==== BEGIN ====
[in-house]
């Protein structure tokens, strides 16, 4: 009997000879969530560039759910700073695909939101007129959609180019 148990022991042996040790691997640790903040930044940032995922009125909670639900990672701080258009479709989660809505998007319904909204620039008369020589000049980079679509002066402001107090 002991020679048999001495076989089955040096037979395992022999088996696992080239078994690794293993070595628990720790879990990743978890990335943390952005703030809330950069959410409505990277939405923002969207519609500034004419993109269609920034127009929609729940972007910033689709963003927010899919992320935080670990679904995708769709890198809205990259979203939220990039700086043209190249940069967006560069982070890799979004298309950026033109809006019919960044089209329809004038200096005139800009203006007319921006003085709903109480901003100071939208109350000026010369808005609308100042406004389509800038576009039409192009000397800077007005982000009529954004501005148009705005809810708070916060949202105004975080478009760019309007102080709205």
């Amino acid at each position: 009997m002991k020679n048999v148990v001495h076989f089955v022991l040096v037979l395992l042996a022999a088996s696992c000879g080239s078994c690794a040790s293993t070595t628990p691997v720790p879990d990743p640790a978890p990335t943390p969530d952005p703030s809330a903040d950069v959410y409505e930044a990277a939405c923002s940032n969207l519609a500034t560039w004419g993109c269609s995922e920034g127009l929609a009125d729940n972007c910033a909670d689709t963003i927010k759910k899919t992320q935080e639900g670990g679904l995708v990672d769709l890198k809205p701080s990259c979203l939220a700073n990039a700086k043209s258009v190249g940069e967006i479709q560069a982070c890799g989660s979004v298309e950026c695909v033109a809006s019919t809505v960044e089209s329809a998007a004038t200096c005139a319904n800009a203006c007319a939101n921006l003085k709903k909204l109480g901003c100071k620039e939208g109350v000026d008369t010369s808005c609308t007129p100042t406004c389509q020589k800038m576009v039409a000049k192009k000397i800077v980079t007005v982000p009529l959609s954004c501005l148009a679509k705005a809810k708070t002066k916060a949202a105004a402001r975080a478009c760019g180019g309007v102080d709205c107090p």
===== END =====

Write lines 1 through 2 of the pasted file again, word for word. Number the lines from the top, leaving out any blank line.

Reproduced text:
[in-house]
């Protein structure tokens, strides 16, 4: 009997000879969530560039759910700073695909939101007129959609180019 148990022991042996040790691997640790903040930044940032995922009125909670639900990672701080258009479709989660809505998007319904909204620039008369020589000049980079679509002066402001107090 002991020679048999001495076989089955040096037979395992022999088996696992080239078994690794293993070595628990720790879990990743978890990335943390952005703030809330950069959410409505990277939405923002969207519609500034004419993109269609920034127009929609729940972007910033689709963003927010899919992320935080670990679904995708769709890198809205990259979203939220990039700086043209190249940069967006560069982070890799979004298309950026033109809006019919960044089209329809004038200096005139800009203006007319921006003085709903109480901003100071939208109350000026010369808005609308100042406004389509800038576009039409192009000397800077007005982000009529954004501005148009705005809810708070916060949202105004975080478009760019309007102080709205």